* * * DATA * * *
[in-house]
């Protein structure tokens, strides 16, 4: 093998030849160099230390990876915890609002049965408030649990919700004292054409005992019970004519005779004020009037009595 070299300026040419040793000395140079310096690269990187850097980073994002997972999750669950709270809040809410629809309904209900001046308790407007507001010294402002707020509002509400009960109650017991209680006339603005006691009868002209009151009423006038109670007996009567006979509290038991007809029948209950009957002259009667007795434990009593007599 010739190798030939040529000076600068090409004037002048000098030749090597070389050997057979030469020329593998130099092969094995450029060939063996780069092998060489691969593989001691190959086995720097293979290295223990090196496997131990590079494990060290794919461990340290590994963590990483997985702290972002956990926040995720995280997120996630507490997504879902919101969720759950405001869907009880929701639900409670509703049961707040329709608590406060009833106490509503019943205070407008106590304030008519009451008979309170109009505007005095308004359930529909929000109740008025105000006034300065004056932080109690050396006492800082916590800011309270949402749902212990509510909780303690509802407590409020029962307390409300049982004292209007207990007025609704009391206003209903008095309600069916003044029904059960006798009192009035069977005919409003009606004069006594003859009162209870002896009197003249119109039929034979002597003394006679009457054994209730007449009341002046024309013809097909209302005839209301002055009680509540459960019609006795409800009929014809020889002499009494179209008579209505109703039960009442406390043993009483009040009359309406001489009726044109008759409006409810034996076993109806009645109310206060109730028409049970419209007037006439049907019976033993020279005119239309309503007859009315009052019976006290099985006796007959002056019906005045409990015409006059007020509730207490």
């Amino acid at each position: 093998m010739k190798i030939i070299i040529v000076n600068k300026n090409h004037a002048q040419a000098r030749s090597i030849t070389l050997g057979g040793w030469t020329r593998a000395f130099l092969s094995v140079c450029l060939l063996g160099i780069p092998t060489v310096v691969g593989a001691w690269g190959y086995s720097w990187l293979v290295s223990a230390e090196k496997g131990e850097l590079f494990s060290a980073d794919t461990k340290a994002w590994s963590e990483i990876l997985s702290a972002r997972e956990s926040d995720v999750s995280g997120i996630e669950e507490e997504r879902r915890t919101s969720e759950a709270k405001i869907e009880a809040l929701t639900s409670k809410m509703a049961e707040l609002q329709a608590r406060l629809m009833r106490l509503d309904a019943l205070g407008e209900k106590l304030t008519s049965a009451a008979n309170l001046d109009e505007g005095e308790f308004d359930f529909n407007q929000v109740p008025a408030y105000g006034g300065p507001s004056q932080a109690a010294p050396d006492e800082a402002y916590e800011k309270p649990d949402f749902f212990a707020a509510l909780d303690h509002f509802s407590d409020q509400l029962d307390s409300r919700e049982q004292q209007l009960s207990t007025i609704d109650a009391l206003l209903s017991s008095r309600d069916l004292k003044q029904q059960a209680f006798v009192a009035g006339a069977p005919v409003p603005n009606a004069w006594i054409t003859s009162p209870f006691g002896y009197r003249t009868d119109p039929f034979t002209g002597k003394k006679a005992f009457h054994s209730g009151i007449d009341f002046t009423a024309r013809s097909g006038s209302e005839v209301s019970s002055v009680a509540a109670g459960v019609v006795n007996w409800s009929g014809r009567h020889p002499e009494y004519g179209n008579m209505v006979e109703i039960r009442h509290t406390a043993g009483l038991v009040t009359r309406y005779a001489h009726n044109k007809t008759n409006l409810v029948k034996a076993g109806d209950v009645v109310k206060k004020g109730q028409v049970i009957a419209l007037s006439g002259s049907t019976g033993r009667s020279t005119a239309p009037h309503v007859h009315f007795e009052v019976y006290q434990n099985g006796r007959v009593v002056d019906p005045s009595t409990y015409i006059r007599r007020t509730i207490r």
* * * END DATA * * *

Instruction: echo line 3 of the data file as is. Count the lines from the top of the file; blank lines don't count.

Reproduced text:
């Amino acid at each position: 093998m010739k190798i030939i070299i040529v000076n600068k300026n090409h004037a002048q040419a000098r030749s090597i030849t070389l050997g057979g040793w030469t020329r593998a000395f130099l092969s094995v140079c450029l060939l063996g160099i780069p092998t060489v310096v691969g593989a001691w690269g190959y086995s720097w990187l293979v290295s223990a230390e090196k496997g131990e850097l590079f494990s060290a980073d794919t461990k340290a994002w590994s963590e990483i990876l997985s702290a972002r997972e956990s926040d995720v999750s995280g997120i996630e669950e507490e997504r879902r915890t919101s969720e759950a709270k405001i869907e009880a809040l929701t639900s409670k809410m509703a049961e707040l609002q329709a608590r406060l629809m009833r106490l509503d309904a019943l205070g407008e209900k106590l304030t008519s049965a009451a008979n309170l001046d109009e505007g005095e308790f308004d359930f529909n407007q929000v109740p008025a408030y105000g006034g300065p507001s004056q932080a109690a010294p050396d006492e800082a402002y916590e800011k309270p649990d949402f749902f212990a707020a509510l909780d303690h509002f509802s407590d409020q509400l029962d307390s409300r919700e049982q004292q209007l009960s207990t007025i609704d109650a009391l206003l209903s017991s008095r309600d069916l004292k003044q029904q059960a209680f006798v009192a009035g006339a069977p005919v409003p603005n009606a004069w006594i054409t003859s009162p209870f006691g002896y009197r003249t009868d119109p039929f034979t002209g002597k003394k006679a005992f009457h054994s209730g009151i007449d009341f002046t009423a024309r013809s097909g006038s209302e005839v209301s019970s002055v009680a509540a109670g459960v019609v006795n007996w409800s009929g014809r009567h020889p002499e009494y004519g179209n008579m209505v006979e109703i039960r009442h509290t406390a043993g009483l038991v009040t009359r309406y005779a001489h009726n044109k007809t008759n409006l409810v029948k034996a076993g109806d209950v009645v109310k206060k004020g109730q028409v049970i009957a419209l007037s006439g002259s049907t019976g033993r009667s020279t005119a239309p009037h309503v007859h009315f007795e009052v019976y006290q434990n099985g006796r007959v009593v002056d019906p005045s009595t409990y015409i006059r007599r007020t509730i207490r």